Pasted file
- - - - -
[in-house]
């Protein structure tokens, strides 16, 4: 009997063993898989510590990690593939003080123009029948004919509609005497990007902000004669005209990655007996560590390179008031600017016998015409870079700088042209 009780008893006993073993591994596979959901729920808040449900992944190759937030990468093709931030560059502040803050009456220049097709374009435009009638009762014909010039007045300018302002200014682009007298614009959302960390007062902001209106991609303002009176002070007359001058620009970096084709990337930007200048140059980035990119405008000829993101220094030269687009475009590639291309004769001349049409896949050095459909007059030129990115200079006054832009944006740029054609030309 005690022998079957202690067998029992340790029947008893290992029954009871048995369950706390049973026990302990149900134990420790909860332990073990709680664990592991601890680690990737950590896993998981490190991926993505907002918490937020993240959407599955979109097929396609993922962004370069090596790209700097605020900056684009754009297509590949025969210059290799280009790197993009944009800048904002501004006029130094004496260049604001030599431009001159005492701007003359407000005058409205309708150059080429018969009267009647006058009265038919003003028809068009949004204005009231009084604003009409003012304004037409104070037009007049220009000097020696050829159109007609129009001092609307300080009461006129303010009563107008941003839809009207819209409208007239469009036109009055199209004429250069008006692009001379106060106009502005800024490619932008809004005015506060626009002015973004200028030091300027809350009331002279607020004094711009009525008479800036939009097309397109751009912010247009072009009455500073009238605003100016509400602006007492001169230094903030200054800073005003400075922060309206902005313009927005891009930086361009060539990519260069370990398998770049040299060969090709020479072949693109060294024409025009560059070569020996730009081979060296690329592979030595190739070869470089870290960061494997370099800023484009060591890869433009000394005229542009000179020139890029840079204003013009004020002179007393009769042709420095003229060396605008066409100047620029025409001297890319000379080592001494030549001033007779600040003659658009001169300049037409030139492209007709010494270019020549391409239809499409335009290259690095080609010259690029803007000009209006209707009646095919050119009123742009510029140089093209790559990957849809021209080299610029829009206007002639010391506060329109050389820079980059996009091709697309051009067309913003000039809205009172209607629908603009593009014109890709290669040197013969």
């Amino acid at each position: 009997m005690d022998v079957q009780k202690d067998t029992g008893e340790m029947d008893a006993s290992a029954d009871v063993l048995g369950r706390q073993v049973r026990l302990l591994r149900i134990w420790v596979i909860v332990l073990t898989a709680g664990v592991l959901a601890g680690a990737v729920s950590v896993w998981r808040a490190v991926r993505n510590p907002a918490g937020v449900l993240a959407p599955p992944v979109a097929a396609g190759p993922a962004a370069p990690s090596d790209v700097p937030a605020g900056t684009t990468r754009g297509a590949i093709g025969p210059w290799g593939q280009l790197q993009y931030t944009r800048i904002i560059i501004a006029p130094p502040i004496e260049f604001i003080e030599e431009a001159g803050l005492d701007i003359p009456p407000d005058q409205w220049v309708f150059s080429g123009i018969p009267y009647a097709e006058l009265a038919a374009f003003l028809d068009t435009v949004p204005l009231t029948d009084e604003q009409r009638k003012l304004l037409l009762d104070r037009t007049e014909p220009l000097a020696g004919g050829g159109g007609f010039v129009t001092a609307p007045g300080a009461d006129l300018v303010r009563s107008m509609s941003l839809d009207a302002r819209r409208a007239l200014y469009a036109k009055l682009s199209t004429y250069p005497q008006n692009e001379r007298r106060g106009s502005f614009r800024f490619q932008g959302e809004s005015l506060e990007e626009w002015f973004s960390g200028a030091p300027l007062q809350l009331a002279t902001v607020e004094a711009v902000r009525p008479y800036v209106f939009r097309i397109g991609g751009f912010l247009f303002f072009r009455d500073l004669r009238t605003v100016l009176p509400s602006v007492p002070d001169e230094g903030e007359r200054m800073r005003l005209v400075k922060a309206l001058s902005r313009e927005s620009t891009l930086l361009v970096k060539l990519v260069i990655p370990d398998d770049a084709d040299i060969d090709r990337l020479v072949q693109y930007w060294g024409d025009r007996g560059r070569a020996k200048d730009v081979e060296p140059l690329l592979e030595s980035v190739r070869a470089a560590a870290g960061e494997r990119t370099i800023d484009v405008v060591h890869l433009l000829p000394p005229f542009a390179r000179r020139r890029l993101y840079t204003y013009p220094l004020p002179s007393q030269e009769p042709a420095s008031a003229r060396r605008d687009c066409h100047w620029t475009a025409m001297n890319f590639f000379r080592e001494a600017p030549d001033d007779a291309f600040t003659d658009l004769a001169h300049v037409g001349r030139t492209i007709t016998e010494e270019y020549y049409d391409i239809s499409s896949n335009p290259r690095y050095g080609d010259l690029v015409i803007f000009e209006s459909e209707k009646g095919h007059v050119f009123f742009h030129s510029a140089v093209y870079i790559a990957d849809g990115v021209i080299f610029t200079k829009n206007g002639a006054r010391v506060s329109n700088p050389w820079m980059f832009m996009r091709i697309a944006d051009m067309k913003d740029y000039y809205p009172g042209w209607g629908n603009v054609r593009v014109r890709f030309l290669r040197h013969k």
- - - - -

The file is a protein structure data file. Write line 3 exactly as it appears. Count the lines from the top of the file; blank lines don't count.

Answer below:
């Amino acid at each position: 009997m005690d022998v079957q009780k202690d067998t029992g008893e340790m029947d008893a006993s290992a029954d009871v063993l048995g369950r706390q073993v049973r026990l302990l591994r149900i134990w420790v596979i909860v332990l073990t898989a709680g664990v592991l959901a601890g680690a990737v729920s950590v896993w998981r808040a490190v991926r993505n510590p907002a918490g937020v449900l993240a959407p599955p992944v979109a097929a396609g190759p993922a962004a370069p990690s090596d790209v700097p937030a605020g900056t684009t990468r754009g297509a590949i093709g025969p210059w290799g593939q280009l790197q993009y931030t944009r800048i904002i560059i501004a006029p130094p502040i004496e260049f604001i003080e030599e431009a001159g803050l005492d701007i003359p009456p407000d005058q409205w220049v309708f150059s080429g123009i018969p009267y009647a097709e006058l009265a038919a374009f003003l028809d068009t435009v949004p204005l009231t029948d009084e604003q009409r009638k003012l304004l037409l009762d104070r037009t007049e014909p220009l000097a020696g004919g050829g159109g007609f010039v129009t001092a609307p007045g300080a009461d006129l300018v303010r009563s107008m509609s941003l839809d009207a302002r819209r409208a007239l200014y469009a036109k009055l682009s199209t004429y250069p005497q008006n692009e001379r007298r106060g106009s502005f614009r800024f490619q932008g959302e809004s005015l506060e990007e626009w002015f973004s960390g200028a030091p300027l007062q809350l009331a002279t902001v607020e004094a711009v902000r009525p008479y800036v209106f939009r097309i397109g991609g751009f912010l247009f303002f072009r009455d500073l004669r009238t605003v100016l009176p509400s602006v007492p002070d001169e230094g903030e007359r200054m800073r005003l005209v400075k922060a309206l001058s902005r313009e927005s620009t891009l930086l361009v970096k060539l990519v260069i990655p370990d398998d770049a084709d040299i060969d090709r990337l020479v072949q693109y930007w060294g024409d025009r007996g560059r070569a020996k200048d730009v081979e060296p140059l690329l592979e030595s980035v190739r070869a470089a560590a870290g960061e494997r990119t370099i800023d484009v405008v060591h890869l433009l000829p000394p005229f542009a390179r000179r020139r890029l993101y840079t204003y013009p220094l004020p002179s007393q030269e009769p042709a420095s008031a003229r060396r605008d687009c066409h100047w620029t475009a025409m001297n890319f590639f000379r080592e001494a600017p030549d001033d007779a291309f600040t003659d658009l004769a001169h300049v037409g001349r030139t492209i007709t016998e010494e270019y020549y049409d391409i239809s499409s896949n335009p290259r690095y050095g080609d010259l690029v015409i803007f000009e209006s459909e209707k009646g095919h007059v050119f009123f742009h030129s510029a140089v093209y870079i790559a990957d849809g990115v021209i080299f610029t200079k829009n206007g002639a006054r010391v506060s329109n700088p050389w820079m980059f832009m996009r091709i697309a944006d051009m067309k913003d740029y000039y809205p009172g042209w209607g629908n603009v054609r593009v014109r890709f030309l290669r040197h013969k």